Roche Abbey, Yorkshire, 22nd August 2018

25th August 2018
Written by: Rob Slusar

I was out on the road for work again this week, so decided to stop for some English Heritage goodness. Roche Abbey was my choice of destination this time around.

Roche Abbey

Hidden in the valleys of rural Yorkshire, Roche Abbey was founded in 1147 as a Cistercian monastery. This location was chosen due to it being surrounded by limestone outcrops, therefore bringing great isolation for the monks. The founding party came from another abbey in Northumberland and was made of 12 monks and an abbot supported by around 20 lay brothers.

At its peak, the abbey sustained around 50 monks, and around 100 lay brothers or servants. However, on the orders of Henry VIII, in 1538 the abbey was dismantled and was left to go to ruin.

The history of the Abbey didn’t end there. In the 18th century, Lancelot “Capability” Brown was commissioned to use the ruins as a centrepiece of a grand landscaping scheme for the nearby Sandbeck Park estate. Some of the features of this landscaping can still be seen today.

The layout is typical of a monastery of its type. Some remaining parts of the church structure being some of the earliest examples of Gothic architecture in England. It bears some similarity with other Cistercian monasteries in the area, such as Rievaulx, for example.

The Pictures

Roche Abbey was less “complete” than some of the other churches/abbeys I have been to. Despite its beauty, I had a real off day with the camera, my mind wasn’t in it, and I had no mojo.

I can put it down to the fact that I haven’t had much practice of late, and realistically I was rushing because I had an appointment that evening. The weather was also dark, muggy and the skies were overcast and generally just bland, so they are not my favourite pictures ever.

That said, even if they are not award-wining, I was able to save enough to make it worthy of a blog report at least. I decided rather than try and show them verbatim, I would make use of the skies to show off the desolate and ruinous vibe of the place.

So here they are, I hope you enjoy them.

A lot of the abbey is now in ruin, with only foundations and low walls really visible. The best-preserved parts of it are the remains of the 3 storey transepts of the church.

Looking through the entrance of the church. The transepts in the background give you an idea of the scale of this church. It certainly was not a modest building in its day.

What’s left of the columns in the nave would have held the substantial roof structure of the church. Looking up would have made worshippers really feel they were looking up to heaven.

Looking at the transept from within the nave footprint.

Whilst a lot of it is now gone, some small part of the internal ceiling arches can still be seen.

Even though I work in architecture, it’s hard to imagine the craftsmanship and effort that was used to get these structures built without any modern technology or machinery.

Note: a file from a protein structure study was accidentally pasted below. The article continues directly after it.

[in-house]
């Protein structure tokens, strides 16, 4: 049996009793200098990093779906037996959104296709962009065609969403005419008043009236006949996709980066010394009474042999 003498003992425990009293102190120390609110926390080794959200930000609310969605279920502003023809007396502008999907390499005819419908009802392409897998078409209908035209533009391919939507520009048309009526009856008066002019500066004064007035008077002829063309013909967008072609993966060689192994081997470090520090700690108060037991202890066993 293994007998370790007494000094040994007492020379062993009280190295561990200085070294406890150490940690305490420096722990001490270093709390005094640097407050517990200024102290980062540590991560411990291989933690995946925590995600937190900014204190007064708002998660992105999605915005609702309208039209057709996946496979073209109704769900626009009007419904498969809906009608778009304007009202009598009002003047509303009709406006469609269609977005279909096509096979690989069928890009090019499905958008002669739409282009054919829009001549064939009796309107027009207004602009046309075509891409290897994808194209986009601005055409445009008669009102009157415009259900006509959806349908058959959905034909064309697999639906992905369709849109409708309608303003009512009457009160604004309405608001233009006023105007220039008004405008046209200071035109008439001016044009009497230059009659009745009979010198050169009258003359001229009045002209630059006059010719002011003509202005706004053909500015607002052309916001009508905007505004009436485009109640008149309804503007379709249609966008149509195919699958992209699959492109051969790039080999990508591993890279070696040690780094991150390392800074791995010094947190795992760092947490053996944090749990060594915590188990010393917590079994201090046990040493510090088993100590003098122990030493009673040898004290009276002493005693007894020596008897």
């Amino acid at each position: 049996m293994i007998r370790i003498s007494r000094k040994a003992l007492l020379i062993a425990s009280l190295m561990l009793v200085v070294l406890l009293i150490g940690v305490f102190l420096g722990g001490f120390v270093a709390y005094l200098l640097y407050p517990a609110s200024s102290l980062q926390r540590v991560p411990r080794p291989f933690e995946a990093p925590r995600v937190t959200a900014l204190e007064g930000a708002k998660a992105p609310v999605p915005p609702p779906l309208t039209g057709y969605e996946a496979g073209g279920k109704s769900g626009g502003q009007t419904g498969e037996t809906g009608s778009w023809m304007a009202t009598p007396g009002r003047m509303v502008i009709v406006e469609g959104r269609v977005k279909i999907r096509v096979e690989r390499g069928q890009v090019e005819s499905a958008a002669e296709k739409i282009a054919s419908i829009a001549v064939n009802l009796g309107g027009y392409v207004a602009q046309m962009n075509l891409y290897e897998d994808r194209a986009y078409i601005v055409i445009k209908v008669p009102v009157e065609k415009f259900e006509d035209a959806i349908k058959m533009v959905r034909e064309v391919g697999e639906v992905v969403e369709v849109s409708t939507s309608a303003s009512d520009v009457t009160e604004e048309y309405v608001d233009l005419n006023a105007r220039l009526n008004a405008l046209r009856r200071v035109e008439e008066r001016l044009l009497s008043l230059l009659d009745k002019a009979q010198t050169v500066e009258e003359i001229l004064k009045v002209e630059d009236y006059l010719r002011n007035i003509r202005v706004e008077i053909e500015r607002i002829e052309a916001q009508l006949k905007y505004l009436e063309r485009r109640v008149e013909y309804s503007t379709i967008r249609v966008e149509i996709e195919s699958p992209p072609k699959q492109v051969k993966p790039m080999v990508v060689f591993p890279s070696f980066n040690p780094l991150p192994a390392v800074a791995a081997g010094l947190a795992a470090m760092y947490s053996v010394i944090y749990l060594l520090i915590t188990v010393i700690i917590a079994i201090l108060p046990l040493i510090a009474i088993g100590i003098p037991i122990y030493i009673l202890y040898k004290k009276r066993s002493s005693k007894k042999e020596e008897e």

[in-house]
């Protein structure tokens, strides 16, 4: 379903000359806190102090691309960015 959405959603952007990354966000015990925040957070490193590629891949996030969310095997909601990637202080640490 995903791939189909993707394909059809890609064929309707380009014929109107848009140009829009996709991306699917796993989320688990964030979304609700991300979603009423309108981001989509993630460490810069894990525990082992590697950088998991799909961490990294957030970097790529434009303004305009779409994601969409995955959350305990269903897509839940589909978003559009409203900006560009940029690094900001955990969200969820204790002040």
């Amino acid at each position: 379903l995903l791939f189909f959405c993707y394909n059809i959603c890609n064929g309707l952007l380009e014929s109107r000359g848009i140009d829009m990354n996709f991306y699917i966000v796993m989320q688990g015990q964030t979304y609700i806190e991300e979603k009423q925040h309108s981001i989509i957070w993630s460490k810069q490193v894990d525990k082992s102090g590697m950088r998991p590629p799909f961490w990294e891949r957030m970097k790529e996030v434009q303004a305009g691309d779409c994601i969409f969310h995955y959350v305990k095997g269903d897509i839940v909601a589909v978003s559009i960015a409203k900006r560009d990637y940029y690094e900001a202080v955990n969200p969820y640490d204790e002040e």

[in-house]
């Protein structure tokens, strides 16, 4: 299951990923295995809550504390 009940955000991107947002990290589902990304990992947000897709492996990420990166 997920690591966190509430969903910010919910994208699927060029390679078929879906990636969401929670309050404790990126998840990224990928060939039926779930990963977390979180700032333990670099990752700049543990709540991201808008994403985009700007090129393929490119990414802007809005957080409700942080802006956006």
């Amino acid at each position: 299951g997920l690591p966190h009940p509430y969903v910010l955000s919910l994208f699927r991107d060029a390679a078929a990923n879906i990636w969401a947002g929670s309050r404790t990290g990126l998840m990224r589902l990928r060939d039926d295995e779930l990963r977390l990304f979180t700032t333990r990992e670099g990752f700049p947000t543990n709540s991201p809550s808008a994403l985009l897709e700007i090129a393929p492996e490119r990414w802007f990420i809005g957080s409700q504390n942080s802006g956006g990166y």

Not many windows remain intact, but this is perhaps one of the best examples on site. This is a typical example of a medieval Jesse window. Originally it’s transoms would have been built to resemble a Jesse Tree, which is a symbolic representation of the ancestry of Christ. Starting at the bottom with Jesse, the father of King David, it shows Old Testament figures and culminates in Christ.

Even tho it has been ruinous for some 500 years, although heavily weathered, some of the original details remain in situ.

Next to the church was the chapter house. This is where monks would meet after morning mass to hear readings from “The Rule of St Benedict”.

Maltby Dike runs through the middle of the abbey grounds, and would have provided water for drinking, washing, to power the mill, and at the end of the run, to the left of this picture, water for the latrines.

Some of the remains of the kitchen block where the food for the monks was prepared.

I decided to try some long exposure photography whilst I was there. here is a 2 second shot of the dyke adjacent to the refectory, the main dining area for the lay brothers.

Final Thoughts

Well, I hope I have kept you entertained. I tried to make the most of these images, and let’s be honest everyone has an off day so I am glad I got something out of this trip at least.

One thing that always strikes me about these places is the scale. It makes you realise how big a part of life religion was many years ago. It makes you wonder what England would be like if Henry VII hadn’t dissolved the monasteries.

I will be heading out on holiday to Turkey and then Germany next week. After that, another big air show at Duxford. A lot to look forward to. Keep an eye on my Instagram @rs7photography to follow my adventures.

Thanks for looking.